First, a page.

Seventeen asylum seeking boys suspected of being trafficked from Vietnam have vanished from immigration facilities around Australia, The Sydney Morning Herald reported Jan 29.
The boys, mainly Catholics from northern Vietnam, arrived by boat on Christmas Island between June 2010 and May last year.
Despite most of them being missing for months, an investigation by The Sun-Herald has revealed police have not been searching for the children and the Vietnamese embassy in Canberra has been kept in the dark about their disappearance.
Before the boys, the youngest of whom is said to be 15, disappeared they told advocates their parents had been tricked into giving them into the custody of an older Vietnamese man promising them work and education in Australia.
Serious concerns have been raised about the sudden arrival of dozens of unaccompanied Vietnamese children as young as six. There are fears they may have been trafficked to Australia for illegal labor or for prostitution.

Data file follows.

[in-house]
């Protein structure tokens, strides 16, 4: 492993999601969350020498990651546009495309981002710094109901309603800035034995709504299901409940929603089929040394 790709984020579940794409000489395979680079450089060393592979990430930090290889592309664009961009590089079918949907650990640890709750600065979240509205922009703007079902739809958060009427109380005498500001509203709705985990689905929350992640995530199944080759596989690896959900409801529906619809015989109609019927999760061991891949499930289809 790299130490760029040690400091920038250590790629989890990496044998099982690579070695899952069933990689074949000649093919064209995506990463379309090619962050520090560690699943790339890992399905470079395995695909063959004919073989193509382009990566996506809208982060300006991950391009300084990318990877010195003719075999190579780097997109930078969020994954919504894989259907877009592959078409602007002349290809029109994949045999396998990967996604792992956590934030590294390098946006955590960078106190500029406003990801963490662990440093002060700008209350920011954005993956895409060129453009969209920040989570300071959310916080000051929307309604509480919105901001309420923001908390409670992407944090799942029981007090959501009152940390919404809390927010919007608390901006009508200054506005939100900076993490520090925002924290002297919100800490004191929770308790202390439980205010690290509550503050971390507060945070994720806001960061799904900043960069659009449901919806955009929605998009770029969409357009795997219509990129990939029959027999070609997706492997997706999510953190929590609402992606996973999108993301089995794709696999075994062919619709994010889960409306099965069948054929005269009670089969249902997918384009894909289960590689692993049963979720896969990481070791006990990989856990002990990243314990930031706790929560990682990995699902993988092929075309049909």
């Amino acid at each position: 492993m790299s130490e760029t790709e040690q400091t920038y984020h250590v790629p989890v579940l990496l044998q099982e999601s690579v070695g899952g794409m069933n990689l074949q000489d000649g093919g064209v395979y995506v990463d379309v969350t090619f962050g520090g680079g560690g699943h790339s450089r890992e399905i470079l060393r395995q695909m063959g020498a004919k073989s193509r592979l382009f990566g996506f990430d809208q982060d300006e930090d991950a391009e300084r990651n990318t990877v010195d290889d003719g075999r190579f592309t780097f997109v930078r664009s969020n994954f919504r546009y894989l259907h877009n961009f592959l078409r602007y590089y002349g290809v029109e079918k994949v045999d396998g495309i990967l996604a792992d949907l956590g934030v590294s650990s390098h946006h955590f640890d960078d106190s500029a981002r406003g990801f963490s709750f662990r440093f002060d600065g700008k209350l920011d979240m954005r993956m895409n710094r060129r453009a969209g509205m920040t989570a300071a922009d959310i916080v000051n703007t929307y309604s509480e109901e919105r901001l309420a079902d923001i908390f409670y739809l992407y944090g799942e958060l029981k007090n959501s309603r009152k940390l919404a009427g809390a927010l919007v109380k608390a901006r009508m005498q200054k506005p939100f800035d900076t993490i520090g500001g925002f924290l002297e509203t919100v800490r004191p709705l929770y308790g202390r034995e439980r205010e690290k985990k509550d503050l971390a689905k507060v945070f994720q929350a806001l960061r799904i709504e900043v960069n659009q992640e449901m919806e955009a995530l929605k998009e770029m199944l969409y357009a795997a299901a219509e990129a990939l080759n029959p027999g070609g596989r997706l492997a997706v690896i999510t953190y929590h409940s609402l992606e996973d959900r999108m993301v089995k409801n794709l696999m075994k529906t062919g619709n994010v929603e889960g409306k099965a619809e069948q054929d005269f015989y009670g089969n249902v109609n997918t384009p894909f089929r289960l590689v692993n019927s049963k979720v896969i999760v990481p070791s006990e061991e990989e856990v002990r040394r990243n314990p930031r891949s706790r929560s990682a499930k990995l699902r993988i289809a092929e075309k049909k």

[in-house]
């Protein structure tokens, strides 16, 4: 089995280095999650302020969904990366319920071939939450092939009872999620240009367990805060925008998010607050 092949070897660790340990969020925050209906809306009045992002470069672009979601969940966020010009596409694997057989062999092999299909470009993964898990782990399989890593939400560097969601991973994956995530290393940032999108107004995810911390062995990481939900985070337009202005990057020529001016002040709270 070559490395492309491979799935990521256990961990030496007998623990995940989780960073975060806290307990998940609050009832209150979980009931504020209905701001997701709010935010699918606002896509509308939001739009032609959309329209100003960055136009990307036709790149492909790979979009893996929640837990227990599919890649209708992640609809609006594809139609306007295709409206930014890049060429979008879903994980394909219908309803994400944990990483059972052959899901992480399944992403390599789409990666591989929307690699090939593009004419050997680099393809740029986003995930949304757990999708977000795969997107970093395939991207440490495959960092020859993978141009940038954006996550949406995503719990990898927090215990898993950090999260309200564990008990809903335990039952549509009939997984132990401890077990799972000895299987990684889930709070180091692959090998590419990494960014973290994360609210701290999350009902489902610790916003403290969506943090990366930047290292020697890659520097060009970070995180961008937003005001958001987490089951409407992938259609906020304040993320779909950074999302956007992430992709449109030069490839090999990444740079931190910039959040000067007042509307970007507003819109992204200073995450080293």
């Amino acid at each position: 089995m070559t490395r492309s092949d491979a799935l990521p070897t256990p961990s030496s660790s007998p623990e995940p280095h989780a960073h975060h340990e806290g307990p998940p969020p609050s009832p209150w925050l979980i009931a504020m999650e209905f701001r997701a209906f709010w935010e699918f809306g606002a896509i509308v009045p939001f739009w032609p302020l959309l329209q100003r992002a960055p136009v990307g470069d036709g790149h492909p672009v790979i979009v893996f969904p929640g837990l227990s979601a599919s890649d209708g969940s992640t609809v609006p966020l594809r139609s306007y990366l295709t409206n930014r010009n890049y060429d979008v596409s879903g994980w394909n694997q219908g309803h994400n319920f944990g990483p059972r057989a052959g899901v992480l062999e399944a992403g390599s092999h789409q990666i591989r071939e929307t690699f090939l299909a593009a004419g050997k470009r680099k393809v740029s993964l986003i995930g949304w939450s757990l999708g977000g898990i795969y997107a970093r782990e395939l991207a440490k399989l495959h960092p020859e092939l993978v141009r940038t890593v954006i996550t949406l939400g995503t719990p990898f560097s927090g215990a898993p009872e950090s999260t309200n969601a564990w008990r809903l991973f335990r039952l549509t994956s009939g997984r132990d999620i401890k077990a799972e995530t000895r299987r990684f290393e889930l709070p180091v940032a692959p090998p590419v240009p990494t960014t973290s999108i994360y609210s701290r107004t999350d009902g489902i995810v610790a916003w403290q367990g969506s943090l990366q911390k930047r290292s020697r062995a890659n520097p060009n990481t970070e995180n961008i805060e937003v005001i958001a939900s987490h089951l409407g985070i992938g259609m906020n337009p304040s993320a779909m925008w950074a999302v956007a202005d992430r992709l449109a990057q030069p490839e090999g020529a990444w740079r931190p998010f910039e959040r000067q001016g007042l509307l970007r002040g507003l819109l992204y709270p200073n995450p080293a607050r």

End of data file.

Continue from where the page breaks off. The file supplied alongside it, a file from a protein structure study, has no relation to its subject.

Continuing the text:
Nguyen The Phong, Federal President of Vietnam Community in Australia, said the Australian Department of Immigration had been trying to keep the disappearance quiet.
''It is quite alarming that children can disappear like that,'' he said. ''We don't know what is their situation and if they are living underground, then other adults might abuse them.''
However, the Australian Federal Police Commissioner, Tony Negus, told Parliament the police were not investigating the disappearance of the children and did not hold any concerns for them from a ''trafficking perspective''. Inquiries had found no links to child-trafficking networks.
An AFP spokeswoman said the disappearance of the children was a matter for the Immigration Department. The children have not been reported as missing.
The Sun-Herald has been told the man who sent the children, including his own daughter, by boat is already well known to authorities. He arrived by boat in 2009, was rejected as a refugee and returned to Vietnam.
The Australian Immigration Department has revealed that 36 children have gone missing or escaped from immigration centers across the country since July 2010.
Nineteen have since been found.